This page contains a Flash digital edition of a book.
BUSINESS:Writing in plain English - a


Press Release case study by Kieran Sullivan of http://pureprose.wordpress.com/ If you want to tell lots of people about the greatness of your products, then a well written press release is your best option. As someone who worked previously in print media, I can honestly say that a poorly written communiqué will most likely end up in the recycle bin. Lazy journo-reporter types like stuff we can simply copy-and-paste. We aren’t so keen on stuff that requires lots of editing and re-writing.


make your statement bounce off the page. If what you’ve got is genuinely newsworthy, then you’re on square one of the well-written press release ladder.


A drawing should have no unnecessary lines Before sitting down to create your masterpiece bulletin, however, you should remember what it is that press outlets report on; namely, news and current affairs. So, first question, “is what you’re announcing worthy of note?” If not, then no amount of poetic portrayal will


50 | ukhandmade | Autumn 2010


Armed with a creditable story, the next step is to plan how to get your message across in 300 words or less – this is roughly what you can fit onto a single A4 page when headings (a must for signposting readers) and images (an absolute must for catching readers’ attention) are removed. Try not to view this self- enforced conciseness as a burden. When you shorten a sentence, it also becomes stronger and more to the point; vigour and brevity usually go hand-in-hand. To put it another way: you just need to omit useless words.


So, how to make sentences more


snappy while not drifting into the “Me sell, you buy” category? The first thing to remember is that not all your sentences need to be short, just some of them. A healthy mix of long and short sentences will make your message livelier and help keep the reader’s attention. In deciding whether to alter a sentence, keep in mind the question, “Will the amended text be clearer than what is already there?”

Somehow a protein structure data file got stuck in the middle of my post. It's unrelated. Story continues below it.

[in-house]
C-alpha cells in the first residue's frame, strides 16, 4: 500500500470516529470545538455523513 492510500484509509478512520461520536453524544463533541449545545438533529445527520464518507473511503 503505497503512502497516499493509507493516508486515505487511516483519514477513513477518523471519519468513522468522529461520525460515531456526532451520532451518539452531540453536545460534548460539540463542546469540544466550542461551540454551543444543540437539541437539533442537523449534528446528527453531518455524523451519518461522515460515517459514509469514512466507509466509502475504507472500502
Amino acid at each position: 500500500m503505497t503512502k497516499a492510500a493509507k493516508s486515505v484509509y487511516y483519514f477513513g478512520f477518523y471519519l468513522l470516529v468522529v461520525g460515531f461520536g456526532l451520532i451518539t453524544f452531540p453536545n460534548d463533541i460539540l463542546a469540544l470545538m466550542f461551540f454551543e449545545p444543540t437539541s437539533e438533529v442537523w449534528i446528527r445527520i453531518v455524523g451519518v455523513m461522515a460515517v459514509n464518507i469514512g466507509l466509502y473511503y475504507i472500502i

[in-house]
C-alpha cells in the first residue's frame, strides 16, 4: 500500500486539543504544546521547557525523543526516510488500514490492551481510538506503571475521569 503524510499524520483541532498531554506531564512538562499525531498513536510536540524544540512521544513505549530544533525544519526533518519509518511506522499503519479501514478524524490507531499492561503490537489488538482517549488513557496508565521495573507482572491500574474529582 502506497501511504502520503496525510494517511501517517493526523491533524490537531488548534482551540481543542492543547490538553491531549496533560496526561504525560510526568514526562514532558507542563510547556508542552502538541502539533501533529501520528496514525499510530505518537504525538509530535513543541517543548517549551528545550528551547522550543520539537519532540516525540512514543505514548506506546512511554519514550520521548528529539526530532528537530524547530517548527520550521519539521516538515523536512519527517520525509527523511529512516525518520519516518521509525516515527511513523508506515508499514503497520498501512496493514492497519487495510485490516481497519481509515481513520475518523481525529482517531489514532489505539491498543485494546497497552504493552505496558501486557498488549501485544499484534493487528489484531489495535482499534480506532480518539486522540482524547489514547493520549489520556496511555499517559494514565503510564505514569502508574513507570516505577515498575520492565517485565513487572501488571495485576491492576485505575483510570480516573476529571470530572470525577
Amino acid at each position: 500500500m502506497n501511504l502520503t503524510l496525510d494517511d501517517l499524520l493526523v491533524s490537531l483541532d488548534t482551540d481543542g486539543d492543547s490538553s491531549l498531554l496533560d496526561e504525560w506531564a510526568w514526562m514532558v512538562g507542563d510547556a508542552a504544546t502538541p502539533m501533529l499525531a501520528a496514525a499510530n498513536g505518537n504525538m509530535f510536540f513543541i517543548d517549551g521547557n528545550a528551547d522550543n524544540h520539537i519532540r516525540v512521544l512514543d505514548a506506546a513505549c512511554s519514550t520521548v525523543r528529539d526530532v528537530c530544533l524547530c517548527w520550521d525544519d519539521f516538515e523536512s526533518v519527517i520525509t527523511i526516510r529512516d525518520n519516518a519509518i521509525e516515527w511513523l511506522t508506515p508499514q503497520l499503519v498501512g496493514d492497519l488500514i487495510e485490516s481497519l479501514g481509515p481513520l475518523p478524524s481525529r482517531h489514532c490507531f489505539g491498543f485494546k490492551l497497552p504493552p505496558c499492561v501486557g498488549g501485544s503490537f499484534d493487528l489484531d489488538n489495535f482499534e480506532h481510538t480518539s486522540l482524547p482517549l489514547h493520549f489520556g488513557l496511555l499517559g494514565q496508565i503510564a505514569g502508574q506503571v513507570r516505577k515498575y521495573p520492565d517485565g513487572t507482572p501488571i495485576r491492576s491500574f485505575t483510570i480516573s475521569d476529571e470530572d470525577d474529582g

Spelling and grammar Assuming you’re typing up your press release in front of a computer screen rather than a typewriter, the next thing to do is locate a good on- line spelling and grammar resource. By good here, I mean good-for-you: a website that not only has all the useful information you require but also allows you to easily navigate


Page 1  |  Page 2  |  Page 3  |  Page 4  |  Page 5  |  Page 6  |  Page 7  |  Page 8  |  Page 9  |  Page 10  |  Page 11  |  Page 12  |  Page 13  |  Page 14  |  Page 15  |  Page 16  |  Page 17  |  Page 18  |  Page 19  |  Page 20  |  Page 21  |  Page 22  |  Page 23  |  Page 24  |  Page 25  |  Page 26  |  Page 27  |  Page 28  |  Page 29  |  Page 30  |  Page 31  |  Page 32  |  Page 33  |  Page 34  |  Page 35  |  Page 36  |  Page 37  |  Page 38  |  Page 39  |  Page 40  |  Page 41  |  Page 42  |  Page 43  |  Page 44  |  Page 45  |  Page 46  |  Page 47  |  Page 48  |  Page 49  |  Page 50  |  Page 51  |  Page 52  |  Page 53  |  Page 54  |  Page 55  |  Page 56  |  Page 57  |  Page 58  |  Page 59  |  Page 60  |  Page 61  |  Page 62  |  Page 63  |  Page 64  |  Page 65  |  Page 66  |  Page 67  |  Page 68  |  Page 69  |  Page 70  |  Page 71  |  Page 72  |  Page 73  |  Page 74  |  Page 75  |  Page 76  |  Page 77  |  Page 78  |  Page 79  |  Page 80  |  Page 81  |  Page 82  |  Page 83  |  Page 84  |  Page 85  |  Page 86  |  Page 87  |  Page 88  |  Page 89  |  Page 90  |  Page 91  |  Page 92  |  Page 93  |  Page 94  |  Page 95  |  Page 96  |  Page 97  |  Page 98  |  Page 99  |  Page 100  |  Page 101  |  Page 102  |  Page 103  |  Page 104  |  Page 105  |  Page 106  |  Page 107  |  Page 108  |  Page 109  |  Page 110  |  Page 111  |  Page 112  |  Page 113  |  Page 114  |  Page 115  |  Page 116  |  Page 117  |  Page 118  |  Page 119  |  Page 120  |  Page 121  |  Page 122  |  Page 123  |  Page 124  |  Page 125
Produced with Yudu - www.yudu.com